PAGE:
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Creativity Research Journal

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Research on malevolent creativity has rarely linked the generation of harmful ideas with their implementation (i.e., malevolent innovation). To explain why people might act upon their malevolently creative ideas, we drew on affective events theory. Specifically, given evidence that aggressive and creative thought events can elicit positive emotions, we argued that generating new and harmful ideas can evoke positive emotional states that make malevolent innovation a more desirable course of action. We first tested our mediational pathway in two studies with different malevolent creativity tasks. Finding only partial support for our predictions in Study 1 (N = 126), but full support in Study 2 (N = 296), we reflected on our study tasks and suspected that our mixed results may have occurred because the target of ideas in Study 2 embodied more human qualities than in Study 1. Thus, we integrated theory on target personification to see if assigning personhood to a target moderated the malevolent creativity-innovation pathway. We tested our updated model in Study 3 (N = 214) and found that the indirect effect of malevolent creativity on the desire to implement ideas (through positive emotions) was indeed conditional upon individuals’ personification of a target.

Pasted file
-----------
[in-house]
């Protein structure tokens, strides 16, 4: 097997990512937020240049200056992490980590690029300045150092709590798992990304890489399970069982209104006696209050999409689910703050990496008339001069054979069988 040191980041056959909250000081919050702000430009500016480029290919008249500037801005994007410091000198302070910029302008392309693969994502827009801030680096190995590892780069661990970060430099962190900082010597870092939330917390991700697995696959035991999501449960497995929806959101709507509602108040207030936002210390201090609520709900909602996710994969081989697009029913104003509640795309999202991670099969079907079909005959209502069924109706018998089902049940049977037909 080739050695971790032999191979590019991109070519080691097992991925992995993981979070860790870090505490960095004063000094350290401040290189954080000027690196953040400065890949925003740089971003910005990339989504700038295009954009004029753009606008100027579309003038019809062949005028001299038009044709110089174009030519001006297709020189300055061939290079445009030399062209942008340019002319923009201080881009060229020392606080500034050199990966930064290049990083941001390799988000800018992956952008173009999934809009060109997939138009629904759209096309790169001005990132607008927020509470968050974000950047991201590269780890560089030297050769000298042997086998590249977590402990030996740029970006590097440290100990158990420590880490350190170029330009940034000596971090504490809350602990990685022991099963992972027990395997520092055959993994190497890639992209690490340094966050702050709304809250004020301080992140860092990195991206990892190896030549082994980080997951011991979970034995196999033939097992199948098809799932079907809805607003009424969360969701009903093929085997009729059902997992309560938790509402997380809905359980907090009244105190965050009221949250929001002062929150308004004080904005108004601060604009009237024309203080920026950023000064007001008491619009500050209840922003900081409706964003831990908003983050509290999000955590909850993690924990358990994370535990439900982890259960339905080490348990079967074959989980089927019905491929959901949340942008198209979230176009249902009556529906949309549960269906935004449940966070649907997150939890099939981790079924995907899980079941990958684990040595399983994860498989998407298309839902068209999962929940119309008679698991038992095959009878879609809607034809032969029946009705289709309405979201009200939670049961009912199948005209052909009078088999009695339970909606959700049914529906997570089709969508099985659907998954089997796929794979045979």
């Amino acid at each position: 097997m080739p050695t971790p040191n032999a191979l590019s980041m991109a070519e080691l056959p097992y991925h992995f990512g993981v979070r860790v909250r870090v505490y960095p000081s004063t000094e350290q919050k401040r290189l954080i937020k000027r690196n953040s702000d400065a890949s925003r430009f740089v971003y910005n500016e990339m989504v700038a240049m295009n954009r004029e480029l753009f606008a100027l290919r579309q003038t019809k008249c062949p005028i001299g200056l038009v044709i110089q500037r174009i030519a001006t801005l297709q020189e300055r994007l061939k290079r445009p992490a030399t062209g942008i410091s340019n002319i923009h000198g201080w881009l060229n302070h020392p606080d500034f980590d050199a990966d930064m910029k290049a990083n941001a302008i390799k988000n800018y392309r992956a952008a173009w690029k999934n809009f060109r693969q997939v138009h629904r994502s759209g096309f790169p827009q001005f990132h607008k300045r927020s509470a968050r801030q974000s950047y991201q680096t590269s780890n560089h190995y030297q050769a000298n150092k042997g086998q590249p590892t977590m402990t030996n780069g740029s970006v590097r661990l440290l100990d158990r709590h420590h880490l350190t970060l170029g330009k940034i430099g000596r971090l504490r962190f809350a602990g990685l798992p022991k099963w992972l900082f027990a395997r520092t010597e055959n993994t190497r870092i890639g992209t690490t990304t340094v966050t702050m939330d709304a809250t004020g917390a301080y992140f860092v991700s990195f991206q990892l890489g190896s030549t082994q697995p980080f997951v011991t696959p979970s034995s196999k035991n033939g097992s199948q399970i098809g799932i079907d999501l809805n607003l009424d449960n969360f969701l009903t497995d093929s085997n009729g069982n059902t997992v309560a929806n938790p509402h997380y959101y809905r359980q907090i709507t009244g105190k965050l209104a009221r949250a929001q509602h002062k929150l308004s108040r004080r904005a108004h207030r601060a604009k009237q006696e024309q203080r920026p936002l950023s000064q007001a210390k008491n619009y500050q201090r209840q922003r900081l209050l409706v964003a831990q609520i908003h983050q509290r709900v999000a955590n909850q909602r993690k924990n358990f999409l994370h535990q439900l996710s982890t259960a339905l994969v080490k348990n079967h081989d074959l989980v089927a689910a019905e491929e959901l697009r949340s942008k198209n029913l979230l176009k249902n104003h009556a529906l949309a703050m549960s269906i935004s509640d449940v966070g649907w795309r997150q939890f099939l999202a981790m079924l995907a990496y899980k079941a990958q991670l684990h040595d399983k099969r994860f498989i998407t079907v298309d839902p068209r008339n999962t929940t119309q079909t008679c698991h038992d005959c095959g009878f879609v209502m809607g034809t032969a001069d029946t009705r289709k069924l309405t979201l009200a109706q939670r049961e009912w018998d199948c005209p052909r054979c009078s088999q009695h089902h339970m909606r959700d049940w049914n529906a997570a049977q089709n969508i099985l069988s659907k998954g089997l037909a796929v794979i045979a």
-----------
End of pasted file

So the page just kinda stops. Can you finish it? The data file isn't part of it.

Plain Language Summary

Little research has examined why and when people might act upon their malevolently creative (i.e., new and harmful) ideas. Given evidence that aggression and creativity can both arouse positive emotional states, it may be possible that forming malevolently creative ideas can make people feel more positively about implementing them later on. However, our research findings paint a more nuanced picture, suggesting that the emotional link between generating and implementing malevolently creative ideas only occurs when people see their targets as more human-like (i.e., they can assign personhood to their targets).


This is an Accepted Manuscript of an article published by Taylor & Francis in Creativity Research Journal on July 4, 2022, available online:

This material is based on work supported by the U.S. Department of Homeland Security under Grant Award Number, 20STTPC00001-02. The views and conclusions included here are those of the authors and should not be interpreted as necessarily representing the official policies, either expressed or implied, of the U.S. Department of Homeland Security.